FOR RELEASE - December 3, 2018
Contact: Aaron Ellis, Public Affairs Director, email@example.com
American Association of Port Authorities
1010 Duke Street
Alexandria, VA 22314
Phone: (703) 684-5700 www.aapa-ports.org
Ports Group Hails Agreement to Temporarily Delay Tariffs Increase
The American Association of Port Authorities (AAPA) … the unified and recognized voice of America’s seaports … today is hailing the announcement over the weekend that trade talks between the United States and China have resulted in an agreement for the U.S. to hold off further tariff increases on Chinese products for 90 days while the two nations work on details of a longer-term trade accord.
AAPA is a member of Americans for Free Trade, a broad coalition of American businesses, trade organizations, and workers united against tariffs. In a joint statement with Farmers for Free Trade and Tariffs Hurt the Heartland, the coalition’s campaign spokesman and former Congressman Charles Boustany issued the following statement:
"Agreeing not to raise tariffs on American businesses, farmers and consumers is an encouraging first step. These tariffs are taxes that Americans pay, and avoiding a massive tax increase on January 1st is welcome news that must be followed up by rolling back the tariffs currently in place.”
AAPA President and CEO Kurt Nagle said the announcement postponing the previously-planned start date for tariffs to increase from 10 percent to 25 percent is encouraging news and evidence that progress is being made in trade negotiations.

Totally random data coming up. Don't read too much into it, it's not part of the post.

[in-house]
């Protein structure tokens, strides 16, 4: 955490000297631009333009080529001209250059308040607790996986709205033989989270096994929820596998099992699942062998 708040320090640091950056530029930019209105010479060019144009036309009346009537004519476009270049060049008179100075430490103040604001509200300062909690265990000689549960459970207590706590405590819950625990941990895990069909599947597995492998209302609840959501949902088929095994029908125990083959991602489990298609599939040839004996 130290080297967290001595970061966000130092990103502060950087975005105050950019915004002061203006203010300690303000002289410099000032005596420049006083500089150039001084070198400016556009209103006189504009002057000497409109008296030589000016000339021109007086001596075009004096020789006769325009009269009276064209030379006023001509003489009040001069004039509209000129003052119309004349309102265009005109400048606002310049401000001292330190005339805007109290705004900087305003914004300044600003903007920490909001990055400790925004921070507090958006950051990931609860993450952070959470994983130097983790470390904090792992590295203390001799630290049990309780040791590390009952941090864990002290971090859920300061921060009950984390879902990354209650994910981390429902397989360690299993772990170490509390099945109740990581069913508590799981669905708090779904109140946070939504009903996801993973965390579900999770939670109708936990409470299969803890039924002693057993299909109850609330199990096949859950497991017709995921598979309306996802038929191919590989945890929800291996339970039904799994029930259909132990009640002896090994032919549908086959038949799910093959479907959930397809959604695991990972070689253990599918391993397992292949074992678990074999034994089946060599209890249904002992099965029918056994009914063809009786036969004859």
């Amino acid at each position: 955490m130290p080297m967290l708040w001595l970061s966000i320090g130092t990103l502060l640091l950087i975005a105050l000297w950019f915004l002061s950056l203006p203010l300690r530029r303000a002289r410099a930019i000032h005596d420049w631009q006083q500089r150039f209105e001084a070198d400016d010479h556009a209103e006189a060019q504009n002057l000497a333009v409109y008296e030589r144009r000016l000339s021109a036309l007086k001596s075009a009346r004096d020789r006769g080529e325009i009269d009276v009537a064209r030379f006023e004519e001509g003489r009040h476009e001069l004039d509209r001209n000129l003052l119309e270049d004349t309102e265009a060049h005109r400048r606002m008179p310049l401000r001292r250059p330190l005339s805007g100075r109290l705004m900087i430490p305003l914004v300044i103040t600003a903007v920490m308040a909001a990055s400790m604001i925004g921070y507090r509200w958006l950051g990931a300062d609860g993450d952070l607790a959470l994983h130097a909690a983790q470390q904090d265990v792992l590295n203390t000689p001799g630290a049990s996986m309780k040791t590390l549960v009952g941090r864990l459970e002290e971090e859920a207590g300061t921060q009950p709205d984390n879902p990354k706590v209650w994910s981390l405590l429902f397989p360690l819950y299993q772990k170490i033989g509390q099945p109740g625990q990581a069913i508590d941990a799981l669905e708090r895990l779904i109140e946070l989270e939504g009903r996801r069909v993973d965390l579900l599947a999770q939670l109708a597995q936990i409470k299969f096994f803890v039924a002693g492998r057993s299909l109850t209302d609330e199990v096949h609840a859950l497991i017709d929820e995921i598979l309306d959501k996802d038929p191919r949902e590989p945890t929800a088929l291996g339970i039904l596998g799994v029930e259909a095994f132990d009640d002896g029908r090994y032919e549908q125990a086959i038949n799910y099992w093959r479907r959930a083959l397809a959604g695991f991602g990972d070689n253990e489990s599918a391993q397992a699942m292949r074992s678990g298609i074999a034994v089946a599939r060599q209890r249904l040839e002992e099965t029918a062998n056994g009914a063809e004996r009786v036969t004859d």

“With today’s worldwide supply chain,” said Mr. Nagle, “American manufacturers, farmers and businesses rely on our nation’s ports to handle the raw materials and semi-finished components needed for domestic production of goods, including goods made here for export. Not only do high import tariffs cost Americans more to purchase the things they need and want on a daily basis, reciprocal trade sanctions from our trading partners can increase the cost and thereby reduce demand for U.S. exports, such as agricultural products, vehicles, machinery and mineral fuels.”
He added: “Activities at our ports support over 23 million American jobs. For every $1 billion in exports shipped through U.S. seaports, 15,000 jobs are created. With these reasons in mind, AAPA commends the decision to temporarily suspend another tariffs increase, and supports and encourages steps focused on expanding exports rather than creating new import restrictions.”
About AAPA Founded in 1912 and recognized as the unified voice of seaports in the Americas, AAPA today represents 140 of the leading seaport authorities in the United States, Canada, Latin America and the Caribbean and more than 250 sustaining and associate members, firms and individuals with an interest in seaports. According to IHS Markit’s World Trade Service, combined international sea trade moving through Western Hemisphere ports in 2016 totaled 3.49 billion metric tons in volume and US$3.01 trillion in value. Of that total, ports in Central and South America handled 1.71 billion metric tons of cargo valued at US$941 billion, while North American ports handled 1.79 billion metric tons of goods, valued at US$2.07 trillion. To meet the growing demand for trade, the AAPA and its members are committed to keeping seaports navigable, secure and sustainable. For more information, visit www.aapa-ports.org. On Twitter: http://twitter.com/AAPA_Seaports